If you really need H7 then you should buy a quality tool and use the advised hole drill diameter.

I have reamers from HBM (Netherlands) and most of them are way (+0.03 mm) out of spec.

not done it yet16/05/2022 07:31:20
6809 forum posts
20 photos

Apart from anything else, what is the service available from these Am a zon suppliers - compared to a good model engineering supplier?

How many users actually use these devices in the optimum manner (to achieve the expected tolerance)?

Cheapness is not always a merit. Think here whether a commercial user/buyer would even consider these cheap buys.

HOWARDT16/05/2022 07:45:40
908 forum posts
39 photos

Can’t throw any more light on the table unfortunately. But in the past life I used to specify cutting tools for high volume production, all tools were specified to produce the required size, a proportion of the drawing tolerance. The actual tool size was normally towards the top end of the tolerance to allow for wear and regrinding. Reamers are available in at least two tolerances to produce either H7 or plus size holes, also dependant on material being cut.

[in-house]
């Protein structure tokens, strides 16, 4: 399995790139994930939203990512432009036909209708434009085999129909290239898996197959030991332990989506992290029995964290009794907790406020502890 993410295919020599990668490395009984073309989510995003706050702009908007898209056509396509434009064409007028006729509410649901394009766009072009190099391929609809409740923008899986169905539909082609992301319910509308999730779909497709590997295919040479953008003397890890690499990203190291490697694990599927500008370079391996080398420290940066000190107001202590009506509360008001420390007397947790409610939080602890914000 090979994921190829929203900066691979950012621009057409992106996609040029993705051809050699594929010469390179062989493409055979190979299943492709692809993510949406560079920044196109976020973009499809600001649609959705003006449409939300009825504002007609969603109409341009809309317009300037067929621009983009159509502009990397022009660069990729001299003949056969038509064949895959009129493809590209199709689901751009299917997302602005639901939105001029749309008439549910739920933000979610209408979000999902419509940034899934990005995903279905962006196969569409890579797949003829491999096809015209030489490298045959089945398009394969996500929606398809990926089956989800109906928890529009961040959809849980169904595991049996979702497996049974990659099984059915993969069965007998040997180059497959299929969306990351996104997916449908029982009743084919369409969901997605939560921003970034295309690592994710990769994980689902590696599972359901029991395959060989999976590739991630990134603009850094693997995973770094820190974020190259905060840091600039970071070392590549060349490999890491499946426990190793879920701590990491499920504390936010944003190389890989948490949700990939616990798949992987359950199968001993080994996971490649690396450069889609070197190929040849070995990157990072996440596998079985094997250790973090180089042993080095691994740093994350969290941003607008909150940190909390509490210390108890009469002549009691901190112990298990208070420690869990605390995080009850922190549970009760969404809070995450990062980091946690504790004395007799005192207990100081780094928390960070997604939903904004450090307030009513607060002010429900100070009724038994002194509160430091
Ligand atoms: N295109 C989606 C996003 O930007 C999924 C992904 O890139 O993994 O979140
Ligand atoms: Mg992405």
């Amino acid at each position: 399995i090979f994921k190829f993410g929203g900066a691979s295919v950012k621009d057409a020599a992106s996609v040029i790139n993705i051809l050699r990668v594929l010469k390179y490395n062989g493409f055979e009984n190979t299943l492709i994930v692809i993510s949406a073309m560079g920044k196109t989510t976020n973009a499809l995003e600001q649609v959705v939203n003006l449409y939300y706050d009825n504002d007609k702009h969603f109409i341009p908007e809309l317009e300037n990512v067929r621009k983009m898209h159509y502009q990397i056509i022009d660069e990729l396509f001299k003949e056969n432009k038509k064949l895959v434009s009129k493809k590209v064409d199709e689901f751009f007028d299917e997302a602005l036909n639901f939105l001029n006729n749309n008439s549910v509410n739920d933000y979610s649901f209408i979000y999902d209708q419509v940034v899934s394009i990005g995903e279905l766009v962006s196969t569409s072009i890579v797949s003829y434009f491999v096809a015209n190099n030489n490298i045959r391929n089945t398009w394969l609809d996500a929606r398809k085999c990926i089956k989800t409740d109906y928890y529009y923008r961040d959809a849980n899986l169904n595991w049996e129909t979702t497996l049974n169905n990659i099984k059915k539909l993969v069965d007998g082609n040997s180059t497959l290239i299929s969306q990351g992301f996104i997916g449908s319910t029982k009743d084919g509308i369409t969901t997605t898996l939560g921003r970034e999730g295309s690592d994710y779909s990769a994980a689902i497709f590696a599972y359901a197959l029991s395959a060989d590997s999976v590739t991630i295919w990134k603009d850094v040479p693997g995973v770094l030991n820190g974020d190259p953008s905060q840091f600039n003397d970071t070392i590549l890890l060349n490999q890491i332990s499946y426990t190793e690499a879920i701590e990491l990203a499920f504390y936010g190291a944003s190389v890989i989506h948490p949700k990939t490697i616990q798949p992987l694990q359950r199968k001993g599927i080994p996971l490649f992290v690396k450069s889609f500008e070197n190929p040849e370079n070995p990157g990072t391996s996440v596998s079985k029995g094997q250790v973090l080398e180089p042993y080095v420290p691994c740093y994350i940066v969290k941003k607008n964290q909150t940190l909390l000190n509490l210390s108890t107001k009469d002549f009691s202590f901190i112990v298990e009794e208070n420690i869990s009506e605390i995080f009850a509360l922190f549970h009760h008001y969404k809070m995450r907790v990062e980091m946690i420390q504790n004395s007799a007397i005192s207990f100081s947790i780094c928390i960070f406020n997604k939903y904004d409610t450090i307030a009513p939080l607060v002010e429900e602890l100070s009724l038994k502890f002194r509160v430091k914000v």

As has been said make the parts to suit unless it is for someone else who specifies the size on a drawing.

JasonB16/05/2022 07:52:20
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I wonder if these figures are aimed at the American market which uses a shaft based system rather than our Hole based system. That would also tie in with the 6.5 to 13 range being close to 1/4-1/2" but if you look at say Zeuz that is 6-10 and 10-18 ranges.

 

The ARC ones work for me and I have bought all the common size machine reamers and now seldom use my collection of hand reamers built up over a number of years. Will still depend on pilot hole size, material, wet or dry cut and obviously the actual size of your shaft rather than nominal.

Edited By JasonB on 16/05/2022 08:00:45

Martin Kyte16/05/2022 09:04:00